Specific Brainstem Neurons Switch Each Other into Pacemaker Mode to Drive Movement by Activating NMDA Receptors

Wenchang Li, Alan Roberts, Steve Soffe

Research output: Contribution to journalArticlepeer-review

52 Citations (Scopus)


Rhythmic activity is central to brain function. In the vertebrate CNS, the neuronal circuits for breathing and locomotion involve inhibition and also neurons acting as pacemakers, but identifying the neurons responsible has proven difficult. By studying simple hatchling Xenopus laevis tadpoles, we have already identified a population of electrically coupled hindbrain neurons (dINs) that drive swimming. During rhythm generation, dINs release glutamate to excite each other and activate NMDA receptors (NMDARs). The resulting depolarization enables a network mechanism for swimming rhythm generation that depends on reciprocal inhibition between antagonistic right and left sides. Surprisingly, a surgically isolated hemi-CNS without inhibition can still generate swimming-like rhythms. We have now discovered that activation of NMDARs transforms dINs, which normally fire singly to current injection, into pacemakers firing within the normal swimming frequency range (10-25 Hz). When dIN firing is blocked pharmacologically, this NMDAR activation produces 10 Hz membrane potential oscillations that persist when electrical coupling is blocked but not when the voltage-dependent gating of NMDARs by Mg²+ is removed. The NMDA-induced oscillations and pacemaker firing at swimming frequency are unique to the dIN population and do not occur in other spinal neurons. We conclude that NMDAR-mediated self-resetting switches critical neurons that drive swimming into pacemaker mode only during locomotion where it provides an additional, parallel mechanism for rhythm generation. This allows rhythm generation in a half-CNS and raises the possibility that such concealed pacemaker properties may be present underlying rhythm generation in other vertebrate brain networks.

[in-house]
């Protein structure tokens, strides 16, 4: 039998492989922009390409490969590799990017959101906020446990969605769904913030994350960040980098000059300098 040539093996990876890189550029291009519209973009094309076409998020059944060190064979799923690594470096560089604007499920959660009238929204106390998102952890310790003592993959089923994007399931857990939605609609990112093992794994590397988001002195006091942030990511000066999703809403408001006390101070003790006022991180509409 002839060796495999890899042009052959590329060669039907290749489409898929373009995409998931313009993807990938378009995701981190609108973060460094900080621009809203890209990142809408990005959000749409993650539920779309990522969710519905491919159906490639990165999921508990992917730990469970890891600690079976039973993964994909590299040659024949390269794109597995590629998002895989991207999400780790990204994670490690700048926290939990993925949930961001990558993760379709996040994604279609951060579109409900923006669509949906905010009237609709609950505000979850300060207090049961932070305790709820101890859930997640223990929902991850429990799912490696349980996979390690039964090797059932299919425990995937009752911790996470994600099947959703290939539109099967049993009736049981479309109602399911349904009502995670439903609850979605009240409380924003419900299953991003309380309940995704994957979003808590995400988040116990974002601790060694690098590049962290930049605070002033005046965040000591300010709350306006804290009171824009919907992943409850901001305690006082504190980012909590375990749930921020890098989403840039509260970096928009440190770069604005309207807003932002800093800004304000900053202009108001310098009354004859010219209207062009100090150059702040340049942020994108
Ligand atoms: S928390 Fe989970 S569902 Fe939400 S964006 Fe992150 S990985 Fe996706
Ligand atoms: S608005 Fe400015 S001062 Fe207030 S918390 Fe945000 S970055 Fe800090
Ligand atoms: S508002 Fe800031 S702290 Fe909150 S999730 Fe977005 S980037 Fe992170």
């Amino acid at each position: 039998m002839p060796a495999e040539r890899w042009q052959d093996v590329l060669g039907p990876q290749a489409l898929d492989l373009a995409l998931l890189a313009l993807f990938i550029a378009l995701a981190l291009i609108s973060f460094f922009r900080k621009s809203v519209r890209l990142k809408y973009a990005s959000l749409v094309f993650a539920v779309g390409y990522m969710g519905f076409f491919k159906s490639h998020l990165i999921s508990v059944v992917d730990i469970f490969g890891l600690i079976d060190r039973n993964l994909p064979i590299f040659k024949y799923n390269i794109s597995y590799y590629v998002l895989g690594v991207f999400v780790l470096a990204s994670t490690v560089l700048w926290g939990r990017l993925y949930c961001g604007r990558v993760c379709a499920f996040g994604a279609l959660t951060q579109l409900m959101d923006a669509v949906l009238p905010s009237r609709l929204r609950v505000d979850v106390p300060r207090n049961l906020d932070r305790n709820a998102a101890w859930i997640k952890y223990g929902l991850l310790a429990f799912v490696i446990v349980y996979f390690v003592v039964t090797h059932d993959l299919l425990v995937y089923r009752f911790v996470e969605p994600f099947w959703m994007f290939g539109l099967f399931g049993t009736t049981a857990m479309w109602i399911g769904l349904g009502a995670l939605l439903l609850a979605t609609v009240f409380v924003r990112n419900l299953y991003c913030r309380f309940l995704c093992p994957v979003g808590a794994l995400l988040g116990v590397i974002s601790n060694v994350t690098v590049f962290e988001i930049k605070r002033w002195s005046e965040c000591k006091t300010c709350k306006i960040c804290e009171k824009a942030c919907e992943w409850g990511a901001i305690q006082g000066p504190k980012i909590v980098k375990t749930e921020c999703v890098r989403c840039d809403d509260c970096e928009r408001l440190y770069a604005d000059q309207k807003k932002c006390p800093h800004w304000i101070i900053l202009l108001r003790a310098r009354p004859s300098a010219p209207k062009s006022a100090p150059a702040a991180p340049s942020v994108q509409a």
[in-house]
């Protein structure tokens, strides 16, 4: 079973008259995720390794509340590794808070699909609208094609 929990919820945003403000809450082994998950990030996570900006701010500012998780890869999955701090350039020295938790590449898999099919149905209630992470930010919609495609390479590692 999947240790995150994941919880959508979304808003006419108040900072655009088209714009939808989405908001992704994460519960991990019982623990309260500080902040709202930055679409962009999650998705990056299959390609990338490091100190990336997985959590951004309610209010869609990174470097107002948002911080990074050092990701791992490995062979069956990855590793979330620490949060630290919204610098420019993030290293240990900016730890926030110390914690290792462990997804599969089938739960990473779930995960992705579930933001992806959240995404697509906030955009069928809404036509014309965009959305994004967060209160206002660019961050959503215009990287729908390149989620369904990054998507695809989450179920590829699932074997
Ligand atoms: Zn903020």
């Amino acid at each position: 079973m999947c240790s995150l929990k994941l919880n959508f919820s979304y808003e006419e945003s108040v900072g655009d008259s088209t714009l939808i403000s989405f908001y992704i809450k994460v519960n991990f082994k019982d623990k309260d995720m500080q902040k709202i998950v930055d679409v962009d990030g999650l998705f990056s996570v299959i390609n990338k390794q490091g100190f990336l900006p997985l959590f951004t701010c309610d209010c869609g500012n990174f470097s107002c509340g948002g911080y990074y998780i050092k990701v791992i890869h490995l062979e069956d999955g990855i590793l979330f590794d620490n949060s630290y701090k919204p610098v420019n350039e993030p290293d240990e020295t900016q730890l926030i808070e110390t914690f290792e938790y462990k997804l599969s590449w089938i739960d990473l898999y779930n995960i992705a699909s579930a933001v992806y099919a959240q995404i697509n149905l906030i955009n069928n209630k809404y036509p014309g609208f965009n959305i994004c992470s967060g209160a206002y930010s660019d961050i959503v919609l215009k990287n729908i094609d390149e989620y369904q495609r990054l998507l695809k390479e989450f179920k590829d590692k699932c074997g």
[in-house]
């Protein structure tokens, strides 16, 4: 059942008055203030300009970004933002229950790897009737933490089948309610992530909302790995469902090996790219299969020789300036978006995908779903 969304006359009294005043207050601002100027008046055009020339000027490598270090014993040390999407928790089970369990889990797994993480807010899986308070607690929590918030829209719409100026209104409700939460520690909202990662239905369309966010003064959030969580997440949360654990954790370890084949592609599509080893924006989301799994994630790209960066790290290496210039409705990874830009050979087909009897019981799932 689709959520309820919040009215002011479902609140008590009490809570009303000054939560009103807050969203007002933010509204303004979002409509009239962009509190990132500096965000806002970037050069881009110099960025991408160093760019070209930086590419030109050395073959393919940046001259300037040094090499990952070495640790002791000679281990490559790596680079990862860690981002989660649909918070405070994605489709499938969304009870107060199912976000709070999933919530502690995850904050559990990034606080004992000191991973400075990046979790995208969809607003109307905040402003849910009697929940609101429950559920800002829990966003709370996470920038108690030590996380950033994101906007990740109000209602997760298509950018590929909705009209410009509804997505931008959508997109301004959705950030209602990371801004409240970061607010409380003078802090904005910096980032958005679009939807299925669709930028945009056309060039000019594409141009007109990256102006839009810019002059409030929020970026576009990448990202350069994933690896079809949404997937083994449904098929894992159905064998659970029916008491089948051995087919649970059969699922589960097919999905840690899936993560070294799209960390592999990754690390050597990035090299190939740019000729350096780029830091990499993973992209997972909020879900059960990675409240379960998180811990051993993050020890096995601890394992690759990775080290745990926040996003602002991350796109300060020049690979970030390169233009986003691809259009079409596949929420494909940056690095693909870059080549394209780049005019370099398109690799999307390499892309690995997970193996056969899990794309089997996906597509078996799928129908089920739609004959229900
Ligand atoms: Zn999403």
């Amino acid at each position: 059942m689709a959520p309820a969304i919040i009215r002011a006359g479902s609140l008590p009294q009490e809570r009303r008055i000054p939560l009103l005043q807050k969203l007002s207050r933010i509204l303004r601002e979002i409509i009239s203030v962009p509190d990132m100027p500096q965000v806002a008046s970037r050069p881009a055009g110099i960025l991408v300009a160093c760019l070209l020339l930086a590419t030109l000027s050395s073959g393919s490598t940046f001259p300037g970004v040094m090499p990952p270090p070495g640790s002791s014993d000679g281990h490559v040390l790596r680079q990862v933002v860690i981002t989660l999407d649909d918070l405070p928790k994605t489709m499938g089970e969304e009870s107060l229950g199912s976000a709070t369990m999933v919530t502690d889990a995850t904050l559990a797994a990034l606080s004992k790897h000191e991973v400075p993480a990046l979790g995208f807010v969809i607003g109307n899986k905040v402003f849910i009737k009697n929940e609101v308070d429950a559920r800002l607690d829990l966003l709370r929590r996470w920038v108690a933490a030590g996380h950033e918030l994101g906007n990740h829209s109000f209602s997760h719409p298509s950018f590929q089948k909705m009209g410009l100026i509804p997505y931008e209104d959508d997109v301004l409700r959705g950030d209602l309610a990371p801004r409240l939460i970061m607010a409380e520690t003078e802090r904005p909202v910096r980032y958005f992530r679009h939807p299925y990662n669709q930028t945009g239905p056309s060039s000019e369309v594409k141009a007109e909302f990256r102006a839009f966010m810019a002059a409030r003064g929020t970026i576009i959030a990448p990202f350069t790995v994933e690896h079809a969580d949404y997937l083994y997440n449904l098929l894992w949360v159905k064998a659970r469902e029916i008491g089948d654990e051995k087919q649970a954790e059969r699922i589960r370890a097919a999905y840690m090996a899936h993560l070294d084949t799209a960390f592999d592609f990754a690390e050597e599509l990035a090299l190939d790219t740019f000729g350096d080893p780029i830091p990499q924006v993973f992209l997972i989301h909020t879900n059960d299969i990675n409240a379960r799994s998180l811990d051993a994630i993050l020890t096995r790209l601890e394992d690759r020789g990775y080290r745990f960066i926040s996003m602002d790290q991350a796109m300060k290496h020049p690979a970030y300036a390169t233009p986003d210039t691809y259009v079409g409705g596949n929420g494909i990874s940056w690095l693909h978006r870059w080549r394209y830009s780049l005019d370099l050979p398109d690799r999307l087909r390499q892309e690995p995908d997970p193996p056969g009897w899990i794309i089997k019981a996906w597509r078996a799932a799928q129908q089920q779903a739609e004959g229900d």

Original languageEnglish
Pages (from-to)16609-16620
JournalThe Journal of Neuroscience
Issue number49
Publication statusPublished - 8 Dec 2010


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